India-GCC dialogue paves way for robust growth

India-GCC dialogue paves way for robust growth

From vaccine collaboration to preparing for an FTA and shared vision of multilateral world order, virtual meeting underscores New Delhi′s vital role in promoting peace, prosperity and progress in immediate neighbourhood.

India's annual political dialogue with the member states of the Gulf Cooperation Council (GCC) came this year under exceptional circumstances - but the virtual meeting was a vital exercise in the backdrop of the Covid-19 pandemic for its triple-track focus on key issues between New Delhi and the world's most influential alliance of Islamic nations. While External Affairs Minister Dr S Jaishankar headlined the discussions from the Indian side, the GCC was represented at the troika-level by Dr Nayef Falah Al Hajraf, Secretary General of GCC, Dr Anwar bin Mohammed Gargash, UAE Minister of State for Foreign Affairs and Abdullatif bin Rashid Al Zayani, Bahrain Minister of Foreign Affairs. Senior officials from Saudi Arabia, Kuwait and Qatar also participated in the meeting. https://twitter.com/DrSJaishankar/status/1323605410805329925 India's historic relations with the GCC as well as its dynamic role in promoting peace and stability in the region came in for praise from the GCC troika, and Dr Gargash underscored the crucial role of India in the international community, the depth of Gulf-Indian relations, and the importance of strengthening them in various ways: economic, investment, tourism, cultural, as well as in education, scientific research, healthcare, artificial intelligence, environment, space exploration and industry. He clarified that the UAE and GCC countries are keen on "more coordination and cooperation in various fields and at all levels."

Return of Indian professionals to Gulf

One of the key issues to emerge at the summit was the cooperation between India and the GCC states in light of the Covid-19 pandemic, which has thrown up unprecedented and unexpected situations between countries. India urged members of the GCC Troika to facilitate the return of Indian workers to Gulf nations through sustainable travel bubble arrangements.

“The EAM (Dr Jaishankar) mentioned that a large number of Indian workers and professionals are now eager to return to the GCC countries to resume their work. He urged the GCC leadership to facilitate their return through sustainable travel bubble arrangements with India,” the Ministry of External Affairs (MEA) said in a statement.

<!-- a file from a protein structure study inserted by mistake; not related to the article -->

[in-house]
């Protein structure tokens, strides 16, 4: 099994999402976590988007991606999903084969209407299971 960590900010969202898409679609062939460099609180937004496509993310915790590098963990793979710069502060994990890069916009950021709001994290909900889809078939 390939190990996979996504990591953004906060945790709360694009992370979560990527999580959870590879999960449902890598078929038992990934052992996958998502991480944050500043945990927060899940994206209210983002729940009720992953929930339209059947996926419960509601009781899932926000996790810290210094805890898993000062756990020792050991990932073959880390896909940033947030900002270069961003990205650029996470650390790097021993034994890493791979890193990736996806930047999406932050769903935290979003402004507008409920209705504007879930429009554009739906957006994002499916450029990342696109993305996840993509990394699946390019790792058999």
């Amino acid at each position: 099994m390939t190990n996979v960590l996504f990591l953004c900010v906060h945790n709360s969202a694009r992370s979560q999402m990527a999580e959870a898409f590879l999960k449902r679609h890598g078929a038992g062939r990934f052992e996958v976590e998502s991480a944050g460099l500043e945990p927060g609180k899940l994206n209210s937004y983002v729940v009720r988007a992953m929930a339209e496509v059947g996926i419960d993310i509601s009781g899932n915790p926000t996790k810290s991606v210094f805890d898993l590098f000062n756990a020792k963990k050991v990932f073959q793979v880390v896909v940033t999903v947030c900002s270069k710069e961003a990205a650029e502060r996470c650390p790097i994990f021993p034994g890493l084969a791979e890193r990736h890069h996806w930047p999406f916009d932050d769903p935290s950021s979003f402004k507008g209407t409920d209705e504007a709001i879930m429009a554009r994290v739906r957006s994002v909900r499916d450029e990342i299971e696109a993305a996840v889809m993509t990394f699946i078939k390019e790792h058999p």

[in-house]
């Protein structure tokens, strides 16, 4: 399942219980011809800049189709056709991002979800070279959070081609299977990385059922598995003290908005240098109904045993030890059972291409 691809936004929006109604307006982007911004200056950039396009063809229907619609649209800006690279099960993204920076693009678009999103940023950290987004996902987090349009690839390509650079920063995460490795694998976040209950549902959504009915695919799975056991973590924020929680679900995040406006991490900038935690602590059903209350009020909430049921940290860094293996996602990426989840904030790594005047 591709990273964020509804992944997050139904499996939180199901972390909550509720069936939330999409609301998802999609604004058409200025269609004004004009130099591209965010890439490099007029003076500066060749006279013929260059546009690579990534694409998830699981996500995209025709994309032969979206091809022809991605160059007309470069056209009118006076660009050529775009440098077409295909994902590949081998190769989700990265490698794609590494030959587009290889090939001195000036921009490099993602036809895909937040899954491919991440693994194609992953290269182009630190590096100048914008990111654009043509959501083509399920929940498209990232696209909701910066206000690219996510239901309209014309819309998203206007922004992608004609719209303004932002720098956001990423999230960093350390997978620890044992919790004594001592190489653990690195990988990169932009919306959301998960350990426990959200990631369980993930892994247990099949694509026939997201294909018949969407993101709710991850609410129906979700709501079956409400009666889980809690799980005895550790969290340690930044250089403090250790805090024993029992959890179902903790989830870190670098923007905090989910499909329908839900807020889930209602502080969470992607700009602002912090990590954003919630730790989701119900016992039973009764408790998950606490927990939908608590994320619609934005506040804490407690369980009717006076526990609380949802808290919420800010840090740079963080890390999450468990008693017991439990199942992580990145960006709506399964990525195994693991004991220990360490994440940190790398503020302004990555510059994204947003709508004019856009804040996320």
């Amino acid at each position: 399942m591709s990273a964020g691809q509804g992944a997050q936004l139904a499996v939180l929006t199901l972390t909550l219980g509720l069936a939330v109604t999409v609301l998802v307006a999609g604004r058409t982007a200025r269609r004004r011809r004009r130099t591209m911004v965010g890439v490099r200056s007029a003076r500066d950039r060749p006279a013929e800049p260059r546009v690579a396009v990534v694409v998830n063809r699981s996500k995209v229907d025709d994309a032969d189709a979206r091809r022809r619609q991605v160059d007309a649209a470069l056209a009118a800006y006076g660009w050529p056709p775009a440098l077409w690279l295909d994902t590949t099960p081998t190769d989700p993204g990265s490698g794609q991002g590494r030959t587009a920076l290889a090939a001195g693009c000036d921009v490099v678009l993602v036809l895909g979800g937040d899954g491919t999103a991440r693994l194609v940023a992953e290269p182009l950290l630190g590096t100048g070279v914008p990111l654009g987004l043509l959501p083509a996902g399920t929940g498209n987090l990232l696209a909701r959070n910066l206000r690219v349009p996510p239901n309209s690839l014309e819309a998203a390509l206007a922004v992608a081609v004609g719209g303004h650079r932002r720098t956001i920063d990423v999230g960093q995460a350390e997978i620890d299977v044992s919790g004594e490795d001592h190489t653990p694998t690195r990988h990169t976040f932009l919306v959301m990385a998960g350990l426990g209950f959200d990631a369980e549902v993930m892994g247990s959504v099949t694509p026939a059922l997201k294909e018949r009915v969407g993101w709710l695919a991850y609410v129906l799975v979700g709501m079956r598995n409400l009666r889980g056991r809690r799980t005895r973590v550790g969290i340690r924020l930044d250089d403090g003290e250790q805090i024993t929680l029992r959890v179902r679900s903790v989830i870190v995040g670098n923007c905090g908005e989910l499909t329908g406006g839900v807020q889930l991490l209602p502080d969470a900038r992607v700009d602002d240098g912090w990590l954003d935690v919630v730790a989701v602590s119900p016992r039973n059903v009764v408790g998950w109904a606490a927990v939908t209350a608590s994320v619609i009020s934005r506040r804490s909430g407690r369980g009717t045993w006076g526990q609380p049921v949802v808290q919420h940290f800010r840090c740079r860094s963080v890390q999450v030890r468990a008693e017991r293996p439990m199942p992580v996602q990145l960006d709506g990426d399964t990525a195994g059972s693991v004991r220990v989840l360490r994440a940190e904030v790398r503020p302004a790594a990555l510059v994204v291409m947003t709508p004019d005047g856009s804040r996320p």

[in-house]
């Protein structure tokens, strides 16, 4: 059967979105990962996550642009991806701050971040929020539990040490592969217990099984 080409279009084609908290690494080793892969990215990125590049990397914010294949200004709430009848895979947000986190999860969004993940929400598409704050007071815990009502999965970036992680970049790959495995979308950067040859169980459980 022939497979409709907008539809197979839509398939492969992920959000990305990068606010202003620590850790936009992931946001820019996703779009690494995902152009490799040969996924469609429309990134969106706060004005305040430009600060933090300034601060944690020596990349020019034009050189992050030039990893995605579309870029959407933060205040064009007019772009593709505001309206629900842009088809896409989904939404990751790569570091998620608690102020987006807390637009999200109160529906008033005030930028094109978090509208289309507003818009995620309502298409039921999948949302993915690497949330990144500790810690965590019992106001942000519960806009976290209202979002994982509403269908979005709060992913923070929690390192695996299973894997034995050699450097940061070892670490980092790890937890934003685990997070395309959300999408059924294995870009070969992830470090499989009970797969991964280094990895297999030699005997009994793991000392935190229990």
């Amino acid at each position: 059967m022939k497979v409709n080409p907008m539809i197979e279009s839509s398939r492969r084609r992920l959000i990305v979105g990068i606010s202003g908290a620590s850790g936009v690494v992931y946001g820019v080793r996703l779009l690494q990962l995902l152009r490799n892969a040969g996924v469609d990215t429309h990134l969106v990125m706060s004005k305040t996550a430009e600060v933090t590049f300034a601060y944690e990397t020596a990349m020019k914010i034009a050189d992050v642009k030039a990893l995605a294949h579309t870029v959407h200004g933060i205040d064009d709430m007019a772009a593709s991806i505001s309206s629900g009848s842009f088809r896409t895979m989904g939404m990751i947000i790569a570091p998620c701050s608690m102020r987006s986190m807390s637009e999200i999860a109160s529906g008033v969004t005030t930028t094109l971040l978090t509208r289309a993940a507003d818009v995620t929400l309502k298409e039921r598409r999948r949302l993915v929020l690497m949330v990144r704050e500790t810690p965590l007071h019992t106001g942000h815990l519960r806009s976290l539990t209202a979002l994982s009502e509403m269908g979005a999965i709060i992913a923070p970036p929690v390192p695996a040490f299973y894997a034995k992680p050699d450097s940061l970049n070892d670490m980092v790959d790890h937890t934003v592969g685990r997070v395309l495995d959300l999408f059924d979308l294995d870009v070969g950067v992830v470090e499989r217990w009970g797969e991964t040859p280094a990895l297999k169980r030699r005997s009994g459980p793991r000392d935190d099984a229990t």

With an estimated 6.5 million Indian workers in the GCC, the region is one of the “immediate neighbourhood” of India and remains one of the biggest sources of remittances to the Indian subcontinent. The GCC also accounts for 34% of crude imports of India.

A special flight from Kuwait with 177 passengers' lands in India during the lockdown. Hundreds of Indian professionals are unable to return to work in Gulf countries. India has urged members of the GCC Troika to facilitate the return of these professionals through sustainable travel bubble arrangements.
A special flight from Kuwait with 177 passengers' lands in India during the lockdown. Hundreds of Indian professionals are unable to return to work in Gulf countries. India has urged members of the GCC Troika to facilitate the return of these professionals through sustainable travel bubble arrangements.

Another key foundation of cooperation that came up for discussion was the progress made by India in coronavirus vaccine development and manufacturing of diagnostic and other equipment to fight the virus. With their aggressive quest to roll out a viable Covid-19 vaccine at the earliest opportunity, both India and the UAE have been at the forefront of the battle against the pandemic.

“On its part, India has extended support to the countries in the region by providing Hydroxychloroquine tablets to the UAE, Saudi Arabia, Bahrain, Oman and Qatar; sending a 15-member medical team to Kuwait at the request of its government; and another team of 88 medical and healthcare professionals to the UAE to help the country fight against the pandemic,” said Prasanta Kumar Pradhan, Associate Fellow at the Manohar Parrikar Institute for Defence Studies and Analyses in New Delhi. “By quickly providing medical aid and expertise to the GCC countries, India has reinforced its image of a strong and reliable friend standing alongside in an hour of crisis,” he noted in a comment.